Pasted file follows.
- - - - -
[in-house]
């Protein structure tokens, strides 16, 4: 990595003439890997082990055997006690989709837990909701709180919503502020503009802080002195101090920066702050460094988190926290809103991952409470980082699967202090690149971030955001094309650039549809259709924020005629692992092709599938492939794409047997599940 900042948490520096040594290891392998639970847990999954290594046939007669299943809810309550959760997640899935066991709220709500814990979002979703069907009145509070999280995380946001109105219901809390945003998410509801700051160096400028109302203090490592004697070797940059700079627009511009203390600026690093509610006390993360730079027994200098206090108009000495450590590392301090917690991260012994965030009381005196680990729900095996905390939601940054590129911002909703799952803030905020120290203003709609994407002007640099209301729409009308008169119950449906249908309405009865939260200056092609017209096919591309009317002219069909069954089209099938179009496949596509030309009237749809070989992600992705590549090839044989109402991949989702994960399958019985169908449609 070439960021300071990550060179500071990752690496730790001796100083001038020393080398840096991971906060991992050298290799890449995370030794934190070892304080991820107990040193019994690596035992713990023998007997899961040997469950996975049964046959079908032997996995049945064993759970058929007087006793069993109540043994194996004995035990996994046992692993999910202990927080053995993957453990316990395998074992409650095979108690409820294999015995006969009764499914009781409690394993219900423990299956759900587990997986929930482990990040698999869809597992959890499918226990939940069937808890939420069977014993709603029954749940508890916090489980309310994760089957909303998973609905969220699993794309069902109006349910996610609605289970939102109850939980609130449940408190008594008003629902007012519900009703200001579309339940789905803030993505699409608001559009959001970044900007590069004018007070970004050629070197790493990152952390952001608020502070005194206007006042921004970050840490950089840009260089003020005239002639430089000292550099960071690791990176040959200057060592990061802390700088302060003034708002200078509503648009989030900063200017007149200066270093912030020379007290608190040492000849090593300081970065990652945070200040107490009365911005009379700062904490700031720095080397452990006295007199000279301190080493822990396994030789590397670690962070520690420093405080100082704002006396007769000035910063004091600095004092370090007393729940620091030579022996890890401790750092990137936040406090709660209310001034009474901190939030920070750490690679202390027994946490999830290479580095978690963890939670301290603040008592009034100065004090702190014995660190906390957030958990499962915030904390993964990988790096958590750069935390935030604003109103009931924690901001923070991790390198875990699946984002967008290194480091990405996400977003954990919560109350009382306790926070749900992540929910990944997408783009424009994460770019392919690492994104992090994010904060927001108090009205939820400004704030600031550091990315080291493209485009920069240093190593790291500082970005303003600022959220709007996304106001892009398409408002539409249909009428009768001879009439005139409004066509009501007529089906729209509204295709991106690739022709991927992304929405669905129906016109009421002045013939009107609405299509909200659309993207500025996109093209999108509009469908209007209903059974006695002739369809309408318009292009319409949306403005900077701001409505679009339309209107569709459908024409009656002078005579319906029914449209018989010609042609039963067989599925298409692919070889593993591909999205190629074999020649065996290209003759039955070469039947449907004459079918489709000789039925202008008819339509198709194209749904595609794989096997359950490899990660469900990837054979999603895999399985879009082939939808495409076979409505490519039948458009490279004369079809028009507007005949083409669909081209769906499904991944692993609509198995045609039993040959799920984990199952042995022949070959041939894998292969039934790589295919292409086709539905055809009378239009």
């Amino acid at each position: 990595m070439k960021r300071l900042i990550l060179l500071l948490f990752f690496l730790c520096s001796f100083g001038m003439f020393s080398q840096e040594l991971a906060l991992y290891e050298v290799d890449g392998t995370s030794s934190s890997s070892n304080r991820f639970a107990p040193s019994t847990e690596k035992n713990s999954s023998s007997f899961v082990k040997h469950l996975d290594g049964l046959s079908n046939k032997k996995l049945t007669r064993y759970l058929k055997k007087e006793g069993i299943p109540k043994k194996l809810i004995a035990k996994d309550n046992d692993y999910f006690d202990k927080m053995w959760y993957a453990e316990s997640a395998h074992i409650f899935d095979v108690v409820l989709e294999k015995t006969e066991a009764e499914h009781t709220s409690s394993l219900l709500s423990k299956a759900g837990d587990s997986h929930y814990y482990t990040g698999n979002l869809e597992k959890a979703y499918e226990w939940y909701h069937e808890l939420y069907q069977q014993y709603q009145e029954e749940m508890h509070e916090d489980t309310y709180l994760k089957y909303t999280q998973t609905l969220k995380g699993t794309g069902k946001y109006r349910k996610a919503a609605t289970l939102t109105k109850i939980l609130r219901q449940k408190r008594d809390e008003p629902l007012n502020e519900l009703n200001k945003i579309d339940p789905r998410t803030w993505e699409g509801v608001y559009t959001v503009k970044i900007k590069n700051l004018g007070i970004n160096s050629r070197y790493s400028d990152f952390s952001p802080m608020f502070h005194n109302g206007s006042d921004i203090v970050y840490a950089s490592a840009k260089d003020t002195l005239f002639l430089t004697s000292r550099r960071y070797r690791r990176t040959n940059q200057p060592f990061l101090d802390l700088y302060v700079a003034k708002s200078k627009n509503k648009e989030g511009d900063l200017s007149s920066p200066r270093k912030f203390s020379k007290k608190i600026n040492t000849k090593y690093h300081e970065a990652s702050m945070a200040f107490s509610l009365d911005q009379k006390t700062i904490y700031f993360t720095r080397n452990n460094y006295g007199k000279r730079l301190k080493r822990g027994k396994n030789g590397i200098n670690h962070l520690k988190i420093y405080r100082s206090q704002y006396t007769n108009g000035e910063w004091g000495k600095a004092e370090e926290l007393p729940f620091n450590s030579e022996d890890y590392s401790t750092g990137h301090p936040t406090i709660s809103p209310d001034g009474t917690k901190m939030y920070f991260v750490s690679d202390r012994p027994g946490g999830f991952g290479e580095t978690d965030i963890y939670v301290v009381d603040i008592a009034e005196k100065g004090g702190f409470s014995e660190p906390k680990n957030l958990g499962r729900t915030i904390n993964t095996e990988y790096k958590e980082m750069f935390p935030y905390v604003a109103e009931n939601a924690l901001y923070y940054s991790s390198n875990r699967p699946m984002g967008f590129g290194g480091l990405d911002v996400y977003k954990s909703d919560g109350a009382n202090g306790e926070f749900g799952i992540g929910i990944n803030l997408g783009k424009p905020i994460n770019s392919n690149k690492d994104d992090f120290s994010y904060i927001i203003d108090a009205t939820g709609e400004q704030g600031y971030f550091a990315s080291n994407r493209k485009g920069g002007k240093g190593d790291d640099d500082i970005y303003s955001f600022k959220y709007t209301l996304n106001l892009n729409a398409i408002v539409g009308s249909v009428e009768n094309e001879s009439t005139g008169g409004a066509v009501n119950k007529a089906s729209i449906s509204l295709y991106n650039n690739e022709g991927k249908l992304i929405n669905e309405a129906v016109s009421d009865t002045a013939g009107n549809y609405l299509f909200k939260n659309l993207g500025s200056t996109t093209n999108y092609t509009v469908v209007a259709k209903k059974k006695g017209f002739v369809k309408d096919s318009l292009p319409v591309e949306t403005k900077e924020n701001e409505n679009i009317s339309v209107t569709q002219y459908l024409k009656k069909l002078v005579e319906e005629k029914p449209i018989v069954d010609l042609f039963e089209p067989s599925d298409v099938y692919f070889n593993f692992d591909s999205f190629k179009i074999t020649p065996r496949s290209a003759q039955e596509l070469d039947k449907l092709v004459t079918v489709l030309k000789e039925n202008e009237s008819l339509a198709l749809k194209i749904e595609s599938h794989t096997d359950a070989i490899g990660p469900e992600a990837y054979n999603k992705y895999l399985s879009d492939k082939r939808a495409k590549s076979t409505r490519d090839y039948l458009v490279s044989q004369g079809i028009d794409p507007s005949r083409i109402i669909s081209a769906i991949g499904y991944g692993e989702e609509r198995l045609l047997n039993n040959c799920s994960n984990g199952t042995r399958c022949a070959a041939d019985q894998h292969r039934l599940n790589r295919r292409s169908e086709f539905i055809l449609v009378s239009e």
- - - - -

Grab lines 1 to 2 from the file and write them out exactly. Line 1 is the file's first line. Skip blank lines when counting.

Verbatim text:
[in-house]
């Protein structure tokens, strides 16, 4: 990595003439890997082990055997006690989709837990909701709180919503502020503009802080002195101090920066702050460094988190926290809103991952409470980082699967202090690149971030955001094309650039549809259709924020005629692992092709599938492939794409047997599940 900042948490520096040594290891392998639970847990999954290594046939007669299943809810309550959760997640899935066991709220709500814990979002979703069907009145509070999280995380946001109105219901809390945003998410509801700051160096400028109302203090490592004697070797940059700079627009511009203390600026690093509610006390993360730079027994200098206090108009000495450590590392301090917690991260012994965030009381005196680990729900095996905390939601940054590129911002909703799952803030905020120290203003709609994407002007640099209301729409009308008169119950449906249908309405009865939260200056092609017209096919591309009317002219069909069954089209099938179009496949596509030309009237749809070989992600992705590549090839044989109402991949989702994960399958019985169908449609 070439960021300071990550060179500071990752690496730790001796100083001038020393080398840096991971906060991992050298290799890449995370030794934190070892304080991820107990040193019994690596035992713990023998007997899961040997469950996975049964046959079908032997996995049945064993759970058929007087006793069993109540043994194996004995035990996994046992692993999910202990927080053995993957453990316990395998074992409650095979108690409820294999015995006969009764499914009781409690394993219900423990299956759900587990997986929930482990990040698999869809597992959890499918226990939940069937808890939420069977014993709603029954749940508890916090489980309310994760089957909303998973609905969220699993794309069902109006349910996610609605289970939102109850939980609130449940408190008594008003629902007012519900009703200001579309339940789905803030993505699409608001559009959001970044900007590069004018007070970004050629070197790493990152952390952001608020502070005194206007006042921004970050840490950089840009260089003020005239002639430089000292550099960071690791990176040959200057060592990061802390700088302060003034708002200078509503648009989030900063200017007149200066270093912030020379007290608190040492000849090593300081970065990652945070200040107490009365911005009379700062904490700031720095080397452990006295007199000279301190080493822990396994030789590397670690962070520690420093405080100082704002006396007769000035910063004091600095004092370090007393729940620091030579022996890890401790750092990137936040406090709660209310001034009474901190939030920070750490690679202390027994946490999830290479580095978690963890939670301290603040008592009034100065004090702190014995660190906390957030958990499962915030904390993964990988790096958590750069935390935030604003109103009931924690901001923070991790390198875990699946984002967008290194480091990405996400977003954990919560109350009382306790926070749900992540929910990944997408783009424009994460770019392919690492994104992090994010904060927001108090009205939820400004704030600031550091990315080291493209485009920069240093190593790291500082970005303003600022959220709007996304106001892009398409408002539409249909009428009768001879009439005139409004066509009501007529089906729209509204295709991106690739022709991927992304929405669905129906016109009421002045013939009107609405299509909200659309993207500025996109093209999108509009469908209007209903059974006695002739369809309408318009292009319409949306403005900077701001409505679009339309209107569709459908024409009656002078005579319906029914449209018989010609042609039963067989599925298409692919070889593993591909999205190629074999020649065996290209003759039955070469039947449907004459079918489709000789039925202008008819339509198709194209749904595609794989096997359950490899990660469900990837054979999603895999399985879009082939939808495409076979409505490519039948458009490279004369079809028009507007005949083409669909081209769906499904991944692993609509198995045609039993040959799920984990199952042995022949070959041939894998292969039934790589295919292409086709539905055809009378239009």